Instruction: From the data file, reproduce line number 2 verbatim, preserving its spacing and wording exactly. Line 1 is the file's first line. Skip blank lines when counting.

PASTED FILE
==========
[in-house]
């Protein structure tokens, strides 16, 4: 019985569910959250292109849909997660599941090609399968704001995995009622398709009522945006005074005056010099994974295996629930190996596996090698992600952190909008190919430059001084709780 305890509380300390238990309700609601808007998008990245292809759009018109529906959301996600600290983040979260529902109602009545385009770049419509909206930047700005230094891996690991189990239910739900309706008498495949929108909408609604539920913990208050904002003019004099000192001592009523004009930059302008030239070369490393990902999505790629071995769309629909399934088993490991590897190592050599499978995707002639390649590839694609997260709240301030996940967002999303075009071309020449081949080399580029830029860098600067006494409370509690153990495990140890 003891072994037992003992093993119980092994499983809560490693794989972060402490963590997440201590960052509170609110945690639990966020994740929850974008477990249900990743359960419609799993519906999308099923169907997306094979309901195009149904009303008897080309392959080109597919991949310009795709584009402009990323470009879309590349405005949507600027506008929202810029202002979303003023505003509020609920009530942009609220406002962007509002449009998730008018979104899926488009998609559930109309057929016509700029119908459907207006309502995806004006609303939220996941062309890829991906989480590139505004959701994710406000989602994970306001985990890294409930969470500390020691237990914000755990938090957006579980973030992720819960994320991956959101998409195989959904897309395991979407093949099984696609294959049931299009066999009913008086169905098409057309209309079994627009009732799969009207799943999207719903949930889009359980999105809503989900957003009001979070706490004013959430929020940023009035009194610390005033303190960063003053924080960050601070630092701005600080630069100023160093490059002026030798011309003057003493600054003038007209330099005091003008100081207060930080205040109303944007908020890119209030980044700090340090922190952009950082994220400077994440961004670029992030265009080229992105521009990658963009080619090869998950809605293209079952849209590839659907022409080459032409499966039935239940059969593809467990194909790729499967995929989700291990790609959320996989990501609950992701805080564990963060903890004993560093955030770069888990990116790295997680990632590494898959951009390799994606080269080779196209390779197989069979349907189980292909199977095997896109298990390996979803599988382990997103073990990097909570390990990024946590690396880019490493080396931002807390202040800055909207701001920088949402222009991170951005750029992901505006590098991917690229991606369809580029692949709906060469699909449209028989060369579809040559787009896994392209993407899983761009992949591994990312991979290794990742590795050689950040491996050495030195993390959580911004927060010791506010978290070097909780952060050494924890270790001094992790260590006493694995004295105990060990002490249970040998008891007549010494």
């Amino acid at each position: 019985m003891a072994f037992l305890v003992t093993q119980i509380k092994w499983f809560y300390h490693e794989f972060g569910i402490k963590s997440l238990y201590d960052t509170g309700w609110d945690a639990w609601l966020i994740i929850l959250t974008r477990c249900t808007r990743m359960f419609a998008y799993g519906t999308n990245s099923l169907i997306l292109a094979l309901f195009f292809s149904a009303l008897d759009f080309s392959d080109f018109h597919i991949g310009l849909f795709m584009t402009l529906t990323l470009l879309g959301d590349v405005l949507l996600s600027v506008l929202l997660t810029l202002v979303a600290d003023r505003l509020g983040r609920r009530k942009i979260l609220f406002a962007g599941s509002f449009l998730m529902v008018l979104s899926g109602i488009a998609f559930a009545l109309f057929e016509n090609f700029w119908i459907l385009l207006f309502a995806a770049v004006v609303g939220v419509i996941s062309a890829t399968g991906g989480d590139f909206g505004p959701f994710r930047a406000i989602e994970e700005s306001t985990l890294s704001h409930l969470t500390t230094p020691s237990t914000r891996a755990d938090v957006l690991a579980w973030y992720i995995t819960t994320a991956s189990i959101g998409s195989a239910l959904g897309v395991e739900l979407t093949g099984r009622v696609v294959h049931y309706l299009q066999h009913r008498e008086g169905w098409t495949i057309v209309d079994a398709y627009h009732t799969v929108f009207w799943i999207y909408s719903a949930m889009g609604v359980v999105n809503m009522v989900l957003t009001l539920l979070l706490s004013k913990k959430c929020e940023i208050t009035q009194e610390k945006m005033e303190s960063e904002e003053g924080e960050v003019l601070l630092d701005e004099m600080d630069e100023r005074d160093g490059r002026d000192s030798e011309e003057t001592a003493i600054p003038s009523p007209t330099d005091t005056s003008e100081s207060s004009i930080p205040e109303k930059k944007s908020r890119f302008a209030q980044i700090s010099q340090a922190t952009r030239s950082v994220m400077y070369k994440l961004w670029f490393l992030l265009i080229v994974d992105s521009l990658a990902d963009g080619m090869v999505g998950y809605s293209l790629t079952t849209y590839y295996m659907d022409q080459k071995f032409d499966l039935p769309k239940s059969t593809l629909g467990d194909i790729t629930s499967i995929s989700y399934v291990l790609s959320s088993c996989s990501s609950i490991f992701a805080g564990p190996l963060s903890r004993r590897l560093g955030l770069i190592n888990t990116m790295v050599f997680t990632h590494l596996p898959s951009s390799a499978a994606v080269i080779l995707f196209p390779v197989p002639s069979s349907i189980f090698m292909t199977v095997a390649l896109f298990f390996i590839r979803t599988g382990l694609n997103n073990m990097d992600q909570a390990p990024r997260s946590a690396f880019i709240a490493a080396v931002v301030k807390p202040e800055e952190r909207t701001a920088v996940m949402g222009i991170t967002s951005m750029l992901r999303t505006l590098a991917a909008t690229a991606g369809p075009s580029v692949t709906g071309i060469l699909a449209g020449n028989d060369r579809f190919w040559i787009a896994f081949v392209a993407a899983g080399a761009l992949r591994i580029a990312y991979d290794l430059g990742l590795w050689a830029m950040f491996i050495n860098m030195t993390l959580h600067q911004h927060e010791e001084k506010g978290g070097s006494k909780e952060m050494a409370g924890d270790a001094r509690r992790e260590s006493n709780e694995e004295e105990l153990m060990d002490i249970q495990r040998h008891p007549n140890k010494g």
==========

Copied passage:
């Protein structure tokens, strides 16, 4: 019985569910959250292109849909997660599941090609399968704001995995009622398709009522945006005074005056010099994974295996629930190996596996090698992600952190909008190919430059001084709780 305890509380300390238990309700609601808007998008990245292809759009018109529906959301996600600290983040979260529902109602009545385009770049419509909206930047700005230094891996690991189990239910739900309706008498495949929108909408609604539920913990208050904002003019004099000192001592009523004009930059302008030239070369490393990902999505790629071995769309629909399934088993490991590897190592050599499978995707002639390649590839694609997260709240301030996940967002999303075009071309020449081949080399580029830029860098600067006494409370509690153990495990140890 003891072994037992003992093993119980092994499983809560490693794989972060402490963590997440201590960052509170609110945690639990966020994740929850974008477990249900990743359960419609799993519906999308099923169907997306094979309901195009149904009303008897080309392959080109597919991949310009795709584009402009990323470009879309590349405005949507600027506008929202810029202002979303003023505003509020609920009530942009609220406002962007509002449009998730008018979104899926488009998609559930109309057929016509700029119908459907207006309502995806004006609303939220996941062309890829991906989480590139505004959701994710406000989602994970306001985990890294409930969470500390020691237990914000755990938090957006579980973030992720819960994320991956959101998409195989959904897309395991979407093949099984696609294959049931299009066999009913008086169905098409057309209309079994627009009732799969009207799943999207719903949930889009359980999105809503989900957003009001979070706490004013959430929020940023009035009194610390005033303190960063003053924080960050601070630092701005600080630069100023160093490059002026030798011309003057003493600054003038007209330099005091003008100081207060930080205040109303944007908020890119209030980044700090340090922190952009950082994220400077994440961004670029992030265009080229992105521009990658963009080619090869998950809605293209079952849209590839659907022409080459032409499966039935239940059969593809467990194909790729499967995929989700291990790609959320996989990501609950992701805080564990963060903890004993560093955030770069888990990116790295997680990632590494898959951009390799994606080269080779196209390779197989069979349907189980292909199977095997896109298990390996979803599988382990997103073990990097909570390990990024946590690396880019490493080396931002807390202040800055909207701001920088949402222009991170951005750029992901505006590098991917690229991606369809580029692949709906060469699909449209028989060369579809040559787009896994392209993407899983761009992949591994990312991979290794990742590795050689950040491996050495030195993390959580911004927060010791506010978290070097909780952060050494924890270790001094992790260590006493694995004295105990060990002490249970040998008891007549010494």